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Bowhunting Gobblers with Shotgun-like Efficiency at Cabela's

Bowhunting Gobblers with Shotgun-like Efficiency

Author: Mike Schoby

Field Testing the Gobbler Guillotine™ Turkey Hunting Broadheads and Arrows

The Gobbler Guillotine.

Several years ago, I began bowhunting for turkeys - at the time I thought it was the ultimate challenge; a feather in my bowhunting cap if you will; a test of my hunting prowess. Several years down the road and a couple of un-recovered birds under my belt, I decided to give up bowhunting for long beards and go back to the scattergun.

The problem is turkeys have a small vitals area, shrouded inside a large body, plated with thick feathers, all wrapped up in some hard bones. It is akin to hitting a suspended (also invisible) egg inside of a basketball. And even when you do succeed in hitting the proverbial egg, birds often have enough life left to fly, run or hide, making recovery a difficult task. Unlike big-game species that have lots of blood that can be followed - even a well-hit turkey bleeds very little, and if they fly, forget about following that trail.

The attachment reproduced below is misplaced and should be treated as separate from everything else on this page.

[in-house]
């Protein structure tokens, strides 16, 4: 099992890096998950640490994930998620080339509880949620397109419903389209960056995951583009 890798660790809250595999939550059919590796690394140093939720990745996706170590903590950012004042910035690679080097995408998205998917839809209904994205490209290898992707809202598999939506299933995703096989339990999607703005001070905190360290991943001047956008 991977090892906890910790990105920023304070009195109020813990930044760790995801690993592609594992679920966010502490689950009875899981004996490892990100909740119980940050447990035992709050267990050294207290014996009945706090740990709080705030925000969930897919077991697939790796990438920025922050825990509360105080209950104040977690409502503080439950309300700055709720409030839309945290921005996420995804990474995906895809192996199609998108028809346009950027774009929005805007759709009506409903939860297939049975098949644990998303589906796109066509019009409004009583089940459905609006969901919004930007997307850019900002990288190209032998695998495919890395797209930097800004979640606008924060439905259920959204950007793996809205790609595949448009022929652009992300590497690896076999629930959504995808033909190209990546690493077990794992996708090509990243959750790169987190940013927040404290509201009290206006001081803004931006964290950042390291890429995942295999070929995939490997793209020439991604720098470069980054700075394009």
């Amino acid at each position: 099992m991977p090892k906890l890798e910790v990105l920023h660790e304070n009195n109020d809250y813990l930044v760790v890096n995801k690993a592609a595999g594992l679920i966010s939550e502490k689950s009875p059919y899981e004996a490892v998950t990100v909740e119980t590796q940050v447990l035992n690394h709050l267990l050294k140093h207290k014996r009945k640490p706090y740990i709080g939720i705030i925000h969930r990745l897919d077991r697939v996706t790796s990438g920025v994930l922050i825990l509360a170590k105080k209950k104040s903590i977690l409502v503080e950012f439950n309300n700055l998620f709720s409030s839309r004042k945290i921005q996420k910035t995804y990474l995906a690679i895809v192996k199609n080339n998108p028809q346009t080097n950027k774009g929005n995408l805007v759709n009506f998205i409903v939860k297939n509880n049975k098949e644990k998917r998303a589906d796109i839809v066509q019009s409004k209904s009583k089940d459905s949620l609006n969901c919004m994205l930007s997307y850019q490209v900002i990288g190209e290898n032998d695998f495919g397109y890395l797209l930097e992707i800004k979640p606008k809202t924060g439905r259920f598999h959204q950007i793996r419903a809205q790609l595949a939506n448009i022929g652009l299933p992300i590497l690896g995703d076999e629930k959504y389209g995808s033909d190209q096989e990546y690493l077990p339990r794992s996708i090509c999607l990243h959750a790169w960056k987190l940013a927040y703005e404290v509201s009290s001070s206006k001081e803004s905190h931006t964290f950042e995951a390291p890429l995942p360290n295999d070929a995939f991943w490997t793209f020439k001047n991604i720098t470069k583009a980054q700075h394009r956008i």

So for these reasons I gave up stick and string gobbler madness - until this spring anyway when I saw this new broadhead called the Gobbler Guillotine. This large-diameter broadhead stands alone as the only broadhead intended to be used for head shots on turkeys. This is a concept I like - either instantaneous death, or a bird that walks away unharmed, to be called in another day.

I had thought of shooting turkeys in the head before and have heard of guys doing it with blunts. I had even gone so far as to try wire "bird" points with this technique in mind, but had a very difficult time shooting them with any degree of accuracy and they whistled so bad, I was sure it would cause even the most hard-of-hearing bird to "jump" the string.

Gobbler Guillotine head after impact with a gobbler's head.

But the Gobbler Guillotine is significantly different than other turkey heads. It is not simply a screw-on point, it is a complete system including fletching, arrow and head all working in conjunction with each other to provide optimum results. According to the inventor, "If you shoot my heads on a standard shaft with normal fletching - you won't like them very much. They are designed to be shot with the special arrows unique to this head."

I took his word for it - and used them as a complete system and was more than pleased. The first thing I noticed about the extra-long shafts (32-inches from nock to insert so they stabilize well and protrude far enough in front of most bows to avoid contact between the head and riser) is that they have a high profile, radical feather helical to stabilize the large heads. The second thing, which was not so obvious at first glance, is the shaft is tapered from the insert (the thickest) to the nock.